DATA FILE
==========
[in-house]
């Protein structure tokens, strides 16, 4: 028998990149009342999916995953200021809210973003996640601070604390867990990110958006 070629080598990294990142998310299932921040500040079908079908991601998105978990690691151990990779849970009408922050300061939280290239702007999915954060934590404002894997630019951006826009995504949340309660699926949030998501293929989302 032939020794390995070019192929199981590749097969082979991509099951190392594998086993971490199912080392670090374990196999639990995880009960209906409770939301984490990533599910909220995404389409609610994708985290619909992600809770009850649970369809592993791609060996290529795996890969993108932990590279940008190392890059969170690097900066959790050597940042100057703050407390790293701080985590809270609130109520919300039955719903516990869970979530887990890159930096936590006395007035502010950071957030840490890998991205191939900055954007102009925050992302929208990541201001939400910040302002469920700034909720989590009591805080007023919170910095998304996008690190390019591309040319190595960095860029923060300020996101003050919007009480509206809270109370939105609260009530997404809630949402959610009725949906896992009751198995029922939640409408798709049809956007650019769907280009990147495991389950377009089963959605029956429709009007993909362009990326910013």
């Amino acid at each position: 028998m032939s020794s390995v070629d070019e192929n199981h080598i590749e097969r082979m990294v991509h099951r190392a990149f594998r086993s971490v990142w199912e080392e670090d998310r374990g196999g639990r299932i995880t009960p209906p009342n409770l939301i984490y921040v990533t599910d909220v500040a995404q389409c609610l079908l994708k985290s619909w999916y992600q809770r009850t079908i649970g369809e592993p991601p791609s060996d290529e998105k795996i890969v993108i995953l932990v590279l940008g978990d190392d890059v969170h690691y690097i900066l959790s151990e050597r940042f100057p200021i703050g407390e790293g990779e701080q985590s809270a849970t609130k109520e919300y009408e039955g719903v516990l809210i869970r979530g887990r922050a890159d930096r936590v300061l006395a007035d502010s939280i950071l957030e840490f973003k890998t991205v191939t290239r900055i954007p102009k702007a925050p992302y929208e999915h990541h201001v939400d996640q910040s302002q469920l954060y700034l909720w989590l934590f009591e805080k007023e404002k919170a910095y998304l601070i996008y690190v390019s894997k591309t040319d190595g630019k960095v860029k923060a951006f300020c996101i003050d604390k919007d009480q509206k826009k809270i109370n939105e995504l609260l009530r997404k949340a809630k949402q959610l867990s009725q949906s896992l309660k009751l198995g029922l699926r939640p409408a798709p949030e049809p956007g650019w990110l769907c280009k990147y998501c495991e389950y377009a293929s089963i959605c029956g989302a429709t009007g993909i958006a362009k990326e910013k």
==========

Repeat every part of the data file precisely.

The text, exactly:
[in-house]
């Protein structure tokens, strides 16, 4: 028998990149009342999916995953200021809210973003996640601070604390867990990110958006 070629080598990294990142998310299932921040500040079908079908991601998105978990690691151990990779849970009408922050300061939280290239702007999915954060934590404002894997630019951006826009995504949340309660699926949030998501293929989302 032939020794390995070019192929199981590749097969082979991509099951190392594998086993971490199912080392670090374990196999639990995880009960209906409770939301984490990533599910909220995404389409609610994708985290619909992600809770009850649970369809592993791609060996290529795996890969993108932990590279940008190392890059969170690097900066959790050597940042100057703050407390790293701080985590809270609130109520919300039955719903516990869970979530887990890159930096936590006395007035502010950071957030840490890998991205191939900055954007102009925050992302929208990541201001939400910040302002469920700034909720989590009591805080007023919170910095998304996008690190390019591309040319190595960095860029923060300020996101003050919007009480509206809270109370939105609260009530997404809630949402959610009725949906896992009751198995029922939640409408798709049809956007650019769907280009990147495991389950377009089963959605029956429709009007993909362009990326910013």
């Amino acid at each position: 028998m032939s020794s390995v070629d070019e192929n199981h080598i590749e097969r082979m990294v991509h099951r190392a990149f594998r086993s971490v990142w199912e080392e670090d998310r374990g196999g639990r299932i995880t009960p209906p009342n409770l939301i984490y921040v990533t599910d909220v500040a995404q389409c609610l079908l994708k985290s619909w999916y992600q809770r009850t079908i649970g369809e592993p991601p791609s060996d290529e998105k795996i890969v993108i995953l932990v590279l940008g978990d190392d890059v969170h690691y690097i900066l959790s151990e050597r940042f100057p200021i703050g407390e790293g990779e701080q985590s809270a849970t609130k109520e919300y009408e039955g719903v516990l809210i869970r979530g887990r922050a890159d930096r936590v300061l006395a007035d502010s939280i950071l957030e840490f973003k890998t991205v191939t290239r900055i954007p102009k702007a925050p992302y929208e999915h990541h201001v939400d996640q910040s302002q469920l954060y700034l909720w989590l934590f009591e805080k007023e404002k919170a910095y998304l601070i996008y690190v390019s894997k591309t040319d190595g630019k960095v860029k923060a951006f300020c996101i003050d604390k919007d009480q509206k826009k809270i109370n939105e995504l609260l009530r997404k949340a809630k949402q959610l867990s009725q949906s896992l309660k009751l198995g029922l699926r939640p409408a798709p949030e049809p956007g650019w990110l769907c280009k990147y998501c495991e389950y377009a293929s089963i959605c029956g989302a429709t009007g993909i958006a362009k990326e910013k």